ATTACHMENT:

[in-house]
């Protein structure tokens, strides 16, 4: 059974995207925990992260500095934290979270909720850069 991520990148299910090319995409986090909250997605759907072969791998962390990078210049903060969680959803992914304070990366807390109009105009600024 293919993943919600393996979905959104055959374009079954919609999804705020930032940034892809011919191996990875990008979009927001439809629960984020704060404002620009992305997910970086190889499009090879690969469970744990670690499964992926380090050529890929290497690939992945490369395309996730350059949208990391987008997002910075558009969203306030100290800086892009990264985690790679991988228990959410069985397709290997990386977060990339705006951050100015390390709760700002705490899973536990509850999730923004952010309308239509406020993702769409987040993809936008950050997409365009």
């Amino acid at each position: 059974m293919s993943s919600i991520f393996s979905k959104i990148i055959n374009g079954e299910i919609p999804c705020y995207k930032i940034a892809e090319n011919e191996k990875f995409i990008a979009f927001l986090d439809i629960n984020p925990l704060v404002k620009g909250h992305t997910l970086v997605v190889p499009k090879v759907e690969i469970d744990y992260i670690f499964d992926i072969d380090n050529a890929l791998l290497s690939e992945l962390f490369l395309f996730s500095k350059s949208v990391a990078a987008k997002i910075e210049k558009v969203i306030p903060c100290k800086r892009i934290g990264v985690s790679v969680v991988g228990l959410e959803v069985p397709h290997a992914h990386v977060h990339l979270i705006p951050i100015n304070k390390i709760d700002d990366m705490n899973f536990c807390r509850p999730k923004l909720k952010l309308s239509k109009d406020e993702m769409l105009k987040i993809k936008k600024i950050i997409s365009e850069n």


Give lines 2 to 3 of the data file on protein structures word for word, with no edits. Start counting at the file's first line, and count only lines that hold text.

């Protein structure tokens, strides 16, 4: 059974995207925990992260500095934290979270909720850069 991520990148299910090319995409986090909250997605759907072969791998962390990078210049903060969680959803992914304070990366807390109009105009600024 293919993943919600393996979905959104055959374009079954919609999804705020930032940034892809011919191996990875990008979009927001439809629960984020704060404002620009992305997910970086190889499009090879690969469970744990670690499964992926380090050529890929290497690939992945490369395309996730350059949208990391987008997002910075558009969203306030100290800086892009990264985690790679991988228990959410069985397709290997990386977060990339705006951050100015390390709760700002705490899973536990509850999730923004952010309308239509406020993702769409987040993809936008950050997409365009």
């Amino acid at each position: 059974m293919s993943s919600i991520f393996s979905k959104i990148i055959n374009g079954e299910i919609p999804c705020y995207k930032i940034a892809e090319n011919e191996k990875f995409i990008a979009f927001l986090d439809i629960n984020p925990l704060v404002k620009g909250h992305t997910l970086v997605v190889p499009k090879v759907e690969i469970d744990y992260i670690f499964d992926i072969d380090n050529a890929l791998l290497s690939e992945l962390f490369l395309f996730s500095k350059s949208v990391a990078a987008k997002i910075e210049k558009v969203i306030p903060c100290k800086r892009i934290g990264v985690s790679v969680v991988g228990l959410e959803v069985p397709h290997a992914h990386v977060h990339l979270i705006p951050i100015n304070k390390i709760d700002d990366m705490n899973f536990c807390r509850p999730k923004l909720k952010l309308s239509k109009d406020e993702m769409l105009k987040i993809k936008k600024i950050i997409s365009e850069n």